This is a partial transcript from Your World with Neil Cavuto, January 15, 2003, that was edited for clarity. Click here for complete access to all of Neil Cavuto's CEO interviews.
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NEIL CAVUTO, HOST: Another issue to get you agitating, this one concerns Texas Senator Kay Bailey Hutchison who is very anxious about air travel these days. Very anxious. She's discovered that more than 20 percent of all freight hauled around in this country makes its way over passenger jets, freight that is not screened, and largely is not checked. Senator Hutchison joins me right now.
Senator, thanks for coming.
SEN. KAY BAILEY HUTCHISON, R-TEXAS: Thank you, Neil.
CAVUTO: How bad is this, Senator?
HUTCHISON: Well, we certainly need to do something about it. We have done so much to secure the top of an airplane and now we just need to make sure that everything in the belly of the airplane is just as safe.
CAVUTO: So am I to understand, Senator, I was under the misimpression here that we were screening every package, everything that went into a passenger plane, we're not doing that?
HUTCHISON: No. It is not being done. Air cargo is the one area that we don't have strict regulations. We don't have inspection regimes. And I'm trying to, well, put a law, a bill in place today to try to tighten that up, to give the Transportation Security Administration the requirement that they put together a security plan for cargo and that they have the ability to decertify cargo carriers.
CAVUTO: Senator, I guess I'm just shocked that we haven't done this some time ago. In fact, right after September 11 we seem to have protected passenger planes every other way, from the people who work on them to the food to the people that ultimately makes its way to those planes, to the people who man the gates and the terminals, how did this slip through?
HUTCHISON: Well, you know, it took us six months or so to get the checked baggage to have the same screening requirements that baggage you take on the plane does. We now have that in place. The last little part is cargo. Air carriers don't carry mail right now because we don't have the security system in place. They need to be able to carry it because it would be a good part of their revenue. But we need to have a system, if they go back to carrying mail, and for all packages where we know where a package has come from and we have a progression throughout the system and we know who is handling it. We want to make sire that the people who are handling any kind of cargo have security clearances. That's true now for anyone who handles a bag. But we need to make sure that cargo is in the same category.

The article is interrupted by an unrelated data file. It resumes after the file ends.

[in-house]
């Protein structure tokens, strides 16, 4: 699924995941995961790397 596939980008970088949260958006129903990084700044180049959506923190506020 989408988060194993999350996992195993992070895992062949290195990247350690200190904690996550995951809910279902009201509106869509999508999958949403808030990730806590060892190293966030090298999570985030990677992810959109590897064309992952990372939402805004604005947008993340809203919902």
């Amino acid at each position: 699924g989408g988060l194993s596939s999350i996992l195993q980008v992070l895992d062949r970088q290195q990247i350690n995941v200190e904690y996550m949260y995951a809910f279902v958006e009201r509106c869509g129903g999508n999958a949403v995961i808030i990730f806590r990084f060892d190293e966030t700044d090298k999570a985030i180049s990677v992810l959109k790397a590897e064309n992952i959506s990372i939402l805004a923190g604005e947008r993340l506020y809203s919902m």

CAVUTO: So let me understand this, Senator, the way things are now, we think we're protected when we get on the planes, all that, but that there literally could be a ticking time bomb right underneath us. And there's no system in place right now to monitor that?
HUTCHISON: Well, Neil, I wouldn't go that far. Because, of course, we do have a lot of due diligence. But we just don't have a system in place where we can say that everything has been checked or everything has been monitored or that we have a seal on packages that would show that it has.
CAVUTO: But Senator, how do you know? In other words, let's say you're a savvy terrorist and you're looking for a way to blow up an airplane, how are you going to know that the package you're sending is going to be earmarked for a passenger flight so that you can do what you want to do?
HUTCHISON: Well, you probably wouldn't. You could, but it is a very complicated process. You have freight forwarders so that a package will be delivered by the person sending it to a freight forwarder. The freight forwarder then processes it and puts it into the air cargo. And then we have some planes that carry just cargo. So we have to have a seamless system to make sure that all of our packages are safe so that when they hit the ground they are still going to be safe, if it is not a passenger plane. And of course, if it is a passenger plane, we want to have the same requirements that we have for baggage.
CAVUTO: All right. Senator, thank you very much for joining us. Some very disturbing developments. Senator Kay Bailey Hutchison on Capitol Hill.
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